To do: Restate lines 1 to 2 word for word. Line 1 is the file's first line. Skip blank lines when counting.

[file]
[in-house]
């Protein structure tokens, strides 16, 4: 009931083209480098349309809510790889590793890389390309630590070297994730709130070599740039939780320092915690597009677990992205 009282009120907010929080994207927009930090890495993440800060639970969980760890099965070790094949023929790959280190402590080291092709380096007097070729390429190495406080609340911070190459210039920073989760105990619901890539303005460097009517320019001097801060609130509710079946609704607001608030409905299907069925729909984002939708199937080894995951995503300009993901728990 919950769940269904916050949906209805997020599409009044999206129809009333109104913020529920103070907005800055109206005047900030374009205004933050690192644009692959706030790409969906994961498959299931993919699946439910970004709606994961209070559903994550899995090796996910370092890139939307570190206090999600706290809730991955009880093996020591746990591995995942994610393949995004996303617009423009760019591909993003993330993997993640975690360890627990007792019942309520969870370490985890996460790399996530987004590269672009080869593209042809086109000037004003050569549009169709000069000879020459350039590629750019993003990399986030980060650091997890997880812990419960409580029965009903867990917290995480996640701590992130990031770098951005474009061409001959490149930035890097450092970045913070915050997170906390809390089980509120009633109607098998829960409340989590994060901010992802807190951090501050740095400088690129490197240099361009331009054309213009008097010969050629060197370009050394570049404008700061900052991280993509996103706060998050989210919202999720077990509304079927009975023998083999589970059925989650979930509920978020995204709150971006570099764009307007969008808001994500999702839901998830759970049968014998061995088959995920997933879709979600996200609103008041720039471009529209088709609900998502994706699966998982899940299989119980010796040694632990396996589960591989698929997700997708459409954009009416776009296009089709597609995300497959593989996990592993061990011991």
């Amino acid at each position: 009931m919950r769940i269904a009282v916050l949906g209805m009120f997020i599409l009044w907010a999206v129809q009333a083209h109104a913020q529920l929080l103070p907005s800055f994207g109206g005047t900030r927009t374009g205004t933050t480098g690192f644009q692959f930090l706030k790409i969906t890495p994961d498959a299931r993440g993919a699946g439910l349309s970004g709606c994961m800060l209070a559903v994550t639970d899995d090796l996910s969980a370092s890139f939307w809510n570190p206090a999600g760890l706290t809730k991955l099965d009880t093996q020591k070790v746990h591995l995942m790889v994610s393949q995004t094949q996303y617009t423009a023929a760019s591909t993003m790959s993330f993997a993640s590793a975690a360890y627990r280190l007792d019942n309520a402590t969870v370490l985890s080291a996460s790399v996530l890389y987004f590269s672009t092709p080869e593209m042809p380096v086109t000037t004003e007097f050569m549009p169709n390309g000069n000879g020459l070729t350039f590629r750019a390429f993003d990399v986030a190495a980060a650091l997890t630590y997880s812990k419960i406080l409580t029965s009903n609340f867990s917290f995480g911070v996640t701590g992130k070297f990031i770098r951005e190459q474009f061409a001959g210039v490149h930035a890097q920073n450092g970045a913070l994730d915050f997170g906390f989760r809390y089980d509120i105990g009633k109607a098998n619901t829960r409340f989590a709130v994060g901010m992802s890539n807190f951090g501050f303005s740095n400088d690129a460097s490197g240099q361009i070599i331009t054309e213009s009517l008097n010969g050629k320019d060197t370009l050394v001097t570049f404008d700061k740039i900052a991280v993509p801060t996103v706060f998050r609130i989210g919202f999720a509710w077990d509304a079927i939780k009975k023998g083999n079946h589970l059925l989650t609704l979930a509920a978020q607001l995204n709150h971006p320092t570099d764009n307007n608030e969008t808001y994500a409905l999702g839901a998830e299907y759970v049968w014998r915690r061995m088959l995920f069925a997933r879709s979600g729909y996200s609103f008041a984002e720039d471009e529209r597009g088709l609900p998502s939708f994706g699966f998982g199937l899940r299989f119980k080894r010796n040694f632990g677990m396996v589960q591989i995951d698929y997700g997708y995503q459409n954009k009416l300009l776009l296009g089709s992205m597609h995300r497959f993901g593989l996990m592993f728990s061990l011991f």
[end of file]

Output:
[in-house]
């Protein structure tokens, strides 16, 4: 009931083209480098349309809510790889590793890389390309630590070297994730709130070599740039939780320092915690597009677990992205 009282009120907010929080994207927009930090890495993440800060639970969980760890099965070790094949023929790959280190402590080291092709380096007097070729390429190495406080609340911070190459210039920073989760105990619901890539303005460097009517320019001097801060609130509710079946609704607001608030409905299907069925729909984002939708199937080894995951995503300009993901728990 919950769940269904916050949906209805997020599409009044999206129809009333109104913020529920103070907005800055109206005047900030374009205004933050690192644009692959706030790409969906994961498959299931993919699946439910970004709606994961209070559903994550899995090796996910370092890139939307570190206090999600706290809730991955009880093996020591746990591995995942994610393949995004996303617009423009760019591909993003993330993997993640975690360890627990007792019942309520969870370490985890996460790399996530987004590269672009080869593209042809086109000037004003050569549009169709000069000879020459350039590629750019993003990399986030980060650091997890997880812990419960409580029965009903867990917290995480996640701590992130990031770098951005474009061409001959490149930035890097450092970045913070915050997170906390809390089980509120009633109607098998829960409340989590994060901010992802807190951090501050740095400088690129490197240099361009331009054309213009008097010969050629060197370009050394570049404008700061900052991280993509996103706060998050989210919202999720077990509304079927009975023998083999589970059925989650979930509920978020995204709150971006570099764009307007969008808001994500999702839901998830759970049968014998061995088959995920997933879709979600996200609103008041720039471009529209088709609900998502994706699966998982899940299989119980010796040694632990396996589960591989698929997700997708459409954009009416776009296009089709597609995300497959593989996990592993061990011991």